Villa beat Nottingham Forest 2-1 on Saturday. Dave Woodhall bears witness.
Villa played two games last week but if the players couldn’t be bothered with one of them neither can I. So onto the latest saga to take place at Fortress Villa Park.
In glorious fence-sitting tradition there are two ways of looking at Saturday’s result. You can either take heart from the old adage that a team who don’t play well but still win are onto something, or you can say that Forest were poor, and better opponents would have taken at least a point. Which side of that particular fence you fall on might also be down to whether you think Steve Bruce is still the best man for the job, or whether you’d rather he never darkened our doors again.
The eternal optimist in me says thanks for the points and let’s keep this run going. It might not have been a great performance but there were signs that Villa are gradually improving. There’s a bit more balance to the side and best of all, we’re not reliant on one man for goals. Albert Adomah showed commendable composure when rounding the keeper to put Villa in the lead and Conor Hourihane’s matchwinning free-kick put him second-top goalscorer in the Championship.
To someone brought up on wingers such as Tony Morley and Ray Graydon, who could usually be relied on to get into double figures every season, and deadball experts of Gordon Cowans quality, they were goals to relish. Once Jonathan Kodjia starts putting the ball in the back of the net our lack of goals should be a thing of the past.
Naturally, there were a few points of concern. Villa should have been out of sight in the first half, but rather than press home their superiority they sat back after the break with the usual result. Our midfield is invariably way too deep and one or two players are still failing to live up to either their reputations or their ability. We still don’t press quickly enough and our inability to run off the ball is now approaching its twentieth anniversary, at least.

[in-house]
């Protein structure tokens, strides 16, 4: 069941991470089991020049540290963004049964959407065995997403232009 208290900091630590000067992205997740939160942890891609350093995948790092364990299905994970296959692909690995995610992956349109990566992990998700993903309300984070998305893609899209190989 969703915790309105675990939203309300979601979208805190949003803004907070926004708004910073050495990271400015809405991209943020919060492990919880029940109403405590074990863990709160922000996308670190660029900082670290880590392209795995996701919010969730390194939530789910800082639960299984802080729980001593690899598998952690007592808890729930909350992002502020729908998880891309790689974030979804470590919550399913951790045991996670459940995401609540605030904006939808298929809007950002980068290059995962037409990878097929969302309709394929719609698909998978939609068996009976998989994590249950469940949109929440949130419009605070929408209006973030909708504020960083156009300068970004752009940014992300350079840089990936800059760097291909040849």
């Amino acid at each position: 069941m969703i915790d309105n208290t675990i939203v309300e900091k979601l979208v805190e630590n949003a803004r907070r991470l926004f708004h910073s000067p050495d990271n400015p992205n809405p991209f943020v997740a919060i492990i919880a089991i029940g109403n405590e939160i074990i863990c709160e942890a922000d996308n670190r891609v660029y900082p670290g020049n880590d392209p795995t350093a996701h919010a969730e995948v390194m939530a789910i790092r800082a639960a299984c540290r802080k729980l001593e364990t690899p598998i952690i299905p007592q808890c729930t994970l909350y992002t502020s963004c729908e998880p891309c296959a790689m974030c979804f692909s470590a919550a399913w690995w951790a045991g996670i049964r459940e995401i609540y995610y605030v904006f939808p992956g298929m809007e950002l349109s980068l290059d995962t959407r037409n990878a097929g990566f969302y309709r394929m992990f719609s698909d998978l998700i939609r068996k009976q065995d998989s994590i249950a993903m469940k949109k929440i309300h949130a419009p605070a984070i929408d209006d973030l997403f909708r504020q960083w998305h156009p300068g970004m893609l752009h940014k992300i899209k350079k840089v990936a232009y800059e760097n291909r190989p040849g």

And after staying all that, we still won. We overcame a setback, and once we were back in the lead there were few problems. Sam Johnstone gets better with every game and John Terry is doing what he’s paid for. He marshalled the backline, used the ball intelligently and as he’s John Terry, he has an agreement with the officials that whenever he can’t be bothered running back, the flag goes up for offside or some other infringement. He’s John Terry; games are played to his rules.
Maybe that’s why Villa seemed like they’re finally learning how to run the clock down. Stoppage time was an object lesson in not doing anything daft, particularly important for a team who twelve months ago were turning conceding late goals into an art form. And there we were – a routine home win. Or at least if it wasn’t routine, it was as straightforward as anything we’ve seen lately.
Without playing particularly well, Villa now have twelve points from six games, and over the course of the season if that’s not promotion form it isn’t for the want of trying. This week sees a couple more winnable games, Burton away on Tuesday night and then Bolton at home on Saturday. Get those under our belt and we’re looking at the sort of run that breeds confidence and makes average players think they’re unbeatable.